How to Work with Multiple Pets at a Time


Last week we discussed the pros and cons of working with pets individually vs. with multiple at the same time. Check it out here if you haven’t yet read that post. Now that you’ve considered if you should be working with an individual pet vs. your whole crew, let’s get into the details of how to make that possible. 


Working individually

I observe body language for a living: canine, feline, and human. Often when I make the recommendation to someone to work with one of their pets individually, I’m met with a look of apprehension. Sometimes that apprehension stems from time or worrying about not being fair to another animal, but sometimes it’s because they’ve tried it before and it didn’t work well for them. In those cases, the client usually describes to me that their other pet– the one left alone– spent the entire time barking or scratching at the door. I can understand the apprehension of trying it again if that was the case before!

When this happens and it’s not a matter of separation, isolation, and/or confinement anxiety, then I recommend to my client to give the other pet something really awesome to work on while they’re alone: stuffed Kong, bully stick, food puzzle, etc. If that doesn’t work, we can work on building duration with the other pet in the separated room. If it is a matter of separation, isolation, or confinement anxiety we can work through a behavior modification plan to address those more serious behaviors. 


Working with multiple pets simultaneously

There are a number of ways to be successful at this task and each situation may look a little different depending on the specific needs of the animals and what you’re working on. Here are some tips for working with multiple pets at the same time (but know that there are other options out there than just these!):


Many hands make light work

So often I hear that people are worried about two animals trying to take the same treat at the same time and a fight ensuing. In that case, if your pets don’t yet have a great “wait” behavior, treat each simultaneously from two hands like in the picture below. 


You can also get additional help from others. Have 4 animals? Get 4 hands into the training mix. This can help with letting you focus on your particular task, too, if you’re working on growing your animal training skills. Many hands really do make light work in this case.


Baby gates can help improve safety

As I mentioned in the post about how Covid-19 is impacting behavior (read it here), I have a lot of clients at the moment currently working on dog-dog interactions within the house. I’ve seen a significant uptick in dogs having trouble living with one another and I know some of my colleagues have mentioned seeing the same trend. In those cases, we will eventually need to work with the dogs in relatively the same space. We’ll also need to make sure we do so carefully and safely.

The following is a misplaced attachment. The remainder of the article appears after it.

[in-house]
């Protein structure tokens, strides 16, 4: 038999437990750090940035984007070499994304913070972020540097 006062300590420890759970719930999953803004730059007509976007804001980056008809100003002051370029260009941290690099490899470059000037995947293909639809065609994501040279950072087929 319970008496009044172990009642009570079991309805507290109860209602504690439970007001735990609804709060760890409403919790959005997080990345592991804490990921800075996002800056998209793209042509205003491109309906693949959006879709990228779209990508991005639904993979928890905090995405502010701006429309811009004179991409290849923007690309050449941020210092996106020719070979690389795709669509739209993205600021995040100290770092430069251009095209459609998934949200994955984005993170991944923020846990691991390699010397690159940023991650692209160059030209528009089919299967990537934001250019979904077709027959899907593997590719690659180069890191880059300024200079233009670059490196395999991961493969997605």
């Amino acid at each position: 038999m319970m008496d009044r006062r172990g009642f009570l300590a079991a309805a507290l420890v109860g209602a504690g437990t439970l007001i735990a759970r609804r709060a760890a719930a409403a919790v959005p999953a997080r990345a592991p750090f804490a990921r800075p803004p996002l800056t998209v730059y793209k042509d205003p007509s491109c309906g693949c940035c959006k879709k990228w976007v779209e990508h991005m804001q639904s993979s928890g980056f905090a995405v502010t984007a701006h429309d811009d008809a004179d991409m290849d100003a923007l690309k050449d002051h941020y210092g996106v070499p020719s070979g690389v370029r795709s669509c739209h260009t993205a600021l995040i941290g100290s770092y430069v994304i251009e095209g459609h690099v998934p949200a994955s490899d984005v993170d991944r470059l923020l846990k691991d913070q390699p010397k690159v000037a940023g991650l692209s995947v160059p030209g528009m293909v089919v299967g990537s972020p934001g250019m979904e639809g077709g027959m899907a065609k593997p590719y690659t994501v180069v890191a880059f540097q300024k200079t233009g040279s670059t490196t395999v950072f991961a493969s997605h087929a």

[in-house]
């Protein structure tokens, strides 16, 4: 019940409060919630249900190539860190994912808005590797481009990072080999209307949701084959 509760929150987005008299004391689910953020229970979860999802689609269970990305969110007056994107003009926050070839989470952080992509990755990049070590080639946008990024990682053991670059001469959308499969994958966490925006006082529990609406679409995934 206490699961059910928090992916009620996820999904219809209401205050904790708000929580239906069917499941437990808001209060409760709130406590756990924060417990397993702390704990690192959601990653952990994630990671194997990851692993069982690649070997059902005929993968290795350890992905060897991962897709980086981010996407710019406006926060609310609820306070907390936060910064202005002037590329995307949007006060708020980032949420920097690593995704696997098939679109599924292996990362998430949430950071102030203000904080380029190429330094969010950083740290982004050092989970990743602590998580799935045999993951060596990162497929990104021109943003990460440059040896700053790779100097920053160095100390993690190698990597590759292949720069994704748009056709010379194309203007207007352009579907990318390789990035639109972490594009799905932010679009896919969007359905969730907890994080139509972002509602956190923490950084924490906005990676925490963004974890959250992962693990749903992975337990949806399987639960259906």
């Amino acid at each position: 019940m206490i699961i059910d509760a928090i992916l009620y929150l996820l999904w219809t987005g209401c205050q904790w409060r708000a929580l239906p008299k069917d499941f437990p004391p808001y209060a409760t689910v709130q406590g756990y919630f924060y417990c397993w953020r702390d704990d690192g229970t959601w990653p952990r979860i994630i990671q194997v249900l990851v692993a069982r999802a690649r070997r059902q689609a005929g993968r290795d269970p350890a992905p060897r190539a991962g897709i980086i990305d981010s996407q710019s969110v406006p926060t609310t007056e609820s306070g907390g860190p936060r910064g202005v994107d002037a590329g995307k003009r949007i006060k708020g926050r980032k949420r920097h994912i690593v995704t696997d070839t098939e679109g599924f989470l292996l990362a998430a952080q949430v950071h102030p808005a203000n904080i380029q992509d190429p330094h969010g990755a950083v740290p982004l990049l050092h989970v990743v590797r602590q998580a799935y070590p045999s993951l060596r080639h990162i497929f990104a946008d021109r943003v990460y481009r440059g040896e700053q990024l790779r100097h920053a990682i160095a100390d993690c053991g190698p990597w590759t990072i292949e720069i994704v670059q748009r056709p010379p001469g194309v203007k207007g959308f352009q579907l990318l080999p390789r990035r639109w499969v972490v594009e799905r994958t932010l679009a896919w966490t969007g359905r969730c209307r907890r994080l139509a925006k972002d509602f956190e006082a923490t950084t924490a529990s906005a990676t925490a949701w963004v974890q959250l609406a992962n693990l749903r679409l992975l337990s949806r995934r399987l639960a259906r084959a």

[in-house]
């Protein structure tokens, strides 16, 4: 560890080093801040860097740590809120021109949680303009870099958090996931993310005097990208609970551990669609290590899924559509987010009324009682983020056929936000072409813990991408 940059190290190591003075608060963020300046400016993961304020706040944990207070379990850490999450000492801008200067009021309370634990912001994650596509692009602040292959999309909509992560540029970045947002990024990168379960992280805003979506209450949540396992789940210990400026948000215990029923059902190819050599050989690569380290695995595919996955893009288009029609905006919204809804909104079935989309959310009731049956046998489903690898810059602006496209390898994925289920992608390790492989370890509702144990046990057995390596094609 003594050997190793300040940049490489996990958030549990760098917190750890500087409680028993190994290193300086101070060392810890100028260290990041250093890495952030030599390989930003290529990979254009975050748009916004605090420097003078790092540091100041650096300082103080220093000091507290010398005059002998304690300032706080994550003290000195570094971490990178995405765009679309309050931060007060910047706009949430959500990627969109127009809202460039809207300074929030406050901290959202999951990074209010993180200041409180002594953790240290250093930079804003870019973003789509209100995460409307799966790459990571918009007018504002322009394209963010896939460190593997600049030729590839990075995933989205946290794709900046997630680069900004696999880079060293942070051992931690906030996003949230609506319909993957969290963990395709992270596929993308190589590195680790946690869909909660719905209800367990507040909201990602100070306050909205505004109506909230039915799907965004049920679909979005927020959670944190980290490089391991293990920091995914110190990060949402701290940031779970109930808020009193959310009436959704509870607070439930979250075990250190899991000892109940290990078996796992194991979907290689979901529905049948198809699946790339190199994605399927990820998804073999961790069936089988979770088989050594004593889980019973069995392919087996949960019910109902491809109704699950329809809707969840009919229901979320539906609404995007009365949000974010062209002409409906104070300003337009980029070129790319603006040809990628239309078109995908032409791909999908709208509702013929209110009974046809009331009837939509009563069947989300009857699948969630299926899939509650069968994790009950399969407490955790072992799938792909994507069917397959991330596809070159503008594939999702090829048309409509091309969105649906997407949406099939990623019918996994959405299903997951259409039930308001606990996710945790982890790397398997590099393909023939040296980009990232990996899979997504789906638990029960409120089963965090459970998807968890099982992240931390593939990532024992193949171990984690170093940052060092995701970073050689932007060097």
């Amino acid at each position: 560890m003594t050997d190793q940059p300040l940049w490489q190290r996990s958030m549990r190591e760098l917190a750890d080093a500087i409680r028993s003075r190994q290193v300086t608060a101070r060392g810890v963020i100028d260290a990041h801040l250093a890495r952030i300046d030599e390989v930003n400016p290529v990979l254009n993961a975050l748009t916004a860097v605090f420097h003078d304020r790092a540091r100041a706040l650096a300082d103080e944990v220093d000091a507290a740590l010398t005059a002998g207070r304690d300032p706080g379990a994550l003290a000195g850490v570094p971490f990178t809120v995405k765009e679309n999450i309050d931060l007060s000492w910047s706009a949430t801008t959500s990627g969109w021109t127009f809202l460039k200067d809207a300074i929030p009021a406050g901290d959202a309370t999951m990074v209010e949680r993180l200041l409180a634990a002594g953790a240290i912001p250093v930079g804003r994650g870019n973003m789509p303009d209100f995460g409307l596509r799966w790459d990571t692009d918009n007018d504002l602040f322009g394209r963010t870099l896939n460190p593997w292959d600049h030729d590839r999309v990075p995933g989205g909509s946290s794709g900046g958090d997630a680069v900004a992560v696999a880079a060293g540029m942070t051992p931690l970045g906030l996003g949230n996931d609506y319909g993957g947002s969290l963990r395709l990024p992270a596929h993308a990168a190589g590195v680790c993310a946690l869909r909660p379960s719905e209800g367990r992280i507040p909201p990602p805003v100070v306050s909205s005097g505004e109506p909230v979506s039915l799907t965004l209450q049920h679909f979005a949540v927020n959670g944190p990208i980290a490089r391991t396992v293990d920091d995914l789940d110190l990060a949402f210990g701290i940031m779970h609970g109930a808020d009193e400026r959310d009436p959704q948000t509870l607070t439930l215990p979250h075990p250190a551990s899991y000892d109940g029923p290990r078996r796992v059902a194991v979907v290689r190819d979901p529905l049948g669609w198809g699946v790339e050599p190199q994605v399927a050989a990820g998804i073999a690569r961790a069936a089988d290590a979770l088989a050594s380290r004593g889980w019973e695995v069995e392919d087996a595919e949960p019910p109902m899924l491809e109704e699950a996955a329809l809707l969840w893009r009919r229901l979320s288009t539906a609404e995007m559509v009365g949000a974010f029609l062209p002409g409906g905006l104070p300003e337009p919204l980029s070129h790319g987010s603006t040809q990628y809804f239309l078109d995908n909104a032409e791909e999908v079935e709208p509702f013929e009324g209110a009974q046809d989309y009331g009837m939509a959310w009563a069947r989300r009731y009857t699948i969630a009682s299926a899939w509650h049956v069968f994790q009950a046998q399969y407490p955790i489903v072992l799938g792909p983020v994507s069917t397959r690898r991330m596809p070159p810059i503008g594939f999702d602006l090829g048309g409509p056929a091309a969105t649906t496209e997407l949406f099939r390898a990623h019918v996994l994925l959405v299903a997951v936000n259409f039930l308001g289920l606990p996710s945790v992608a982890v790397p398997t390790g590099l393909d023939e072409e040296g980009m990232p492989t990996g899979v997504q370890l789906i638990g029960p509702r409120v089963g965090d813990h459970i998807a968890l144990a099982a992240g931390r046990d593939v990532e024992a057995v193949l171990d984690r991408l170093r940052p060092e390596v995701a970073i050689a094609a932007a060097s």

We can absolutely have both dogs on leash (and for those of you working on dog/cat relationships, we often get the cat comfortable wearing a harness and leash, too!) with two handlers. That said, it becomes trickier when we need to rely on multiple people’s schedules to work on the pets’ relationship. This is where baby gates can be incorporated. 

Set up a baby gate so that you can work with one pet on one side and one on the other. This usually brings some peace of mind to the humans as well which can make the session more fun for everyone. If having pets on just one side of the baby gate is still too close for them, then you can set up two gates with however much “dead space” you need in between, kind of like an airlock:




The last technique we’ll talk about here is stationing: teaching a pet to go to a particular place and hang out there. Sometimes trainers will refer to this as place work, mat work, or something similar. With stationing you can have one animal on a mat or bed out of the way while working with another, then switch them. This is a more advanced approach in that you need to be able to focus on the animal in front of you but also keep whoever is stationing in mind and reinforcing each appropriately. I tend to give a treat to the stationing animal whenever I treat the one I’m currently focusing on.

This is a regular technique used in zoos where it’s more challenging to separate animals for training. Regardless of your feelings about zoos, many do a wonderful job of training their animals– usually to safely participate in husbandry and medical procedures– and can be a good place for inspiration of what’s possible with training. 

Check out this video showing crocodiles training and stationing from the Wildlife Conservation Society and Bronx Zoo:


It’s often easier to teach animals to station separately before bringing them together. A professional trainer can help you with this process; it will need to be well-proofed, especially if you have trouble keeping a high rate of reinforcement (aka how frequently you treat).


Now what?

  • Try your hand at training multiple animals at once. Choose one of the above options to start with.
  • Practice whichever option you choose before bringing your pets into the mix. Practice doling out treats single-handedly. Teach stationing separately. Practice splitting your attention between observing multiple individuals at a time. Whatever you choose, it will be easier for you and less frustrating for your pets to practice without them first.
  • Start short and sweet. Work with your pets just a minute or two at a time. Assess how it went and how it can be improved on then try again for another minute or two. 
  • Consult with your professional trainer or behavior consultant– especially if there are safety concerns between the pets. A professional can help you fine tune your skills, your pets’ skills, and help you keep everyone safe during the training process. Email us at [email protected] to be paired with a consultant and set up your first session.